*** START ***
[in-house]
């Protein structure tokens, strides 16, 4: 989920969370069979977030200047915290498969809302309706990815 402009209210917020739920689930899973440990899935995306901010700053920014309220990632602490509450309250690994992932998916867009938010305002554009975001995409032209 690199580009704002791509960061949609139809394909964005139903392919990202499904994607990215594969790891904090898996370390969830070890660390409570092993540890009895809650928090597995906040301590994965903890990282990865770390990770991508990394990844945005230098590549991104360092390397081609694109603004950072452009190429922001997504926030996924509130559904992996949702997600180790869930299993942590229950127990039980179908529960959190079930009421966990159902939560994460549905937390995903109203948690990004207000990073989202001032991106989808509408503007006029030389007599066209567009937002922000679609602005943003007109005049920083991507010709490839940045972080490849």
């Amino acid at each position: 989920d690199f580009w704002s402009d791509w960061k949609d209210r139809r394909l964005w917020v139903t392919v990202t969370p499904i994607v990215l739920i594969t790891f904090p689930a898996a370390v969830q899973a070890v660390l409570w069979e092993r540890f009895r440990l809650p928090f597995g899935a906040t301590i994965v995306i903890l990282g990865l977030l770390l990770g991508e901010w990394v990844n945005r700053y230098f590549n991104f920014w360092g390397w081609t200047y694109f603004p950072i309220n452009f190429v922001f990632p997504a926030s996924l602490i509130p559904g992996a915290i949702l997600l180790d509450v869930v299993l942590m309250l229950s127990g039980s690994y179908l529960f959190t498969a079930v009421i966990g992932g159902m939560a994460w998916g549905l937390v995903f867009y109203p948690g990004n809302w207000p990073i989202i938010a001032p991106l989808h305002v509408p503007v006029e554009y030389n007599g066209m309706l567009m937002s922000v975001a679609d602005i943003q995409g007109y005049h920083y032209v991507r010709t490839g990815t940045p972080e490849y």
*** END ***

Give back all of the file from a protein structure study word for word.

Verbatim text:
[in-house]
């Protein structure tokens, strides 16, 4: 989920969370069979977030200047915290498969809302309706990815 402009209210917020739920689930899973440990899935995306901010700053920014309220990632602490509450309250690994992932998916867009938010305002554009975001995409032209 690199580009704002791509960061949609139809394909964005139903392919990202499904994607990215594969790891904090898996370390969830070890660390409570092993540890009895809650928090597995906040301590994965903890990282990865770390990770991508990394990844945005230098590549991104360092390397081609694109603004950072452009190429922001997504926030996924509130559904992996949702997600180790869930299993942590229950127990039980179908529960959190079930009421966990159902939560994460549905937390995903109203948690990004207000990073989202001032991106989808509408503007006029030389007599066209567009937002922000679609602005943003007109005049920083991507010709490839940045972080490849």
């Amino acid at each position: 989920d690199f580009w704002s402009d791509w960061k949609d209210r139809r394909l964005w917020v139903t392919v990202t969370p499904i994607v990215l739920i594969t790891f904090p689930a898996a370390v969830q899973a070890v660390l409570w069979e092993r540890f009895r440990l809650p928090f597995g899935a906040t301590i994965v995306i903890l990282g990865l977030l770390l990770g991508e901010w990394v990844n945005r700053y230098f590549n991104f920014w360092g390397w081609t200047y694109f603004p950072i309220n452009f190429v922001f990632p997504a926030s996924l602490i509130p559904g992996a915290i949702l997600l180790d509450v869930v299993l942590m309250l229950s127990g039980s690994y179908l529960f959190t498969a079930v009421i966990g992932g159902m939560a994460w998916g549905l937390v995903f867009y109203p948690g990004n809302w207000p990073i989202i938010a001032p991106l989808h305002v509408p503007v006029e554009y030389n007599g066209m309706l567009m937002s922000v975001a679609d602005i943003q995409g007109y005049h920083y032209v991507r010709t490839g990815t940045p972080e490849y």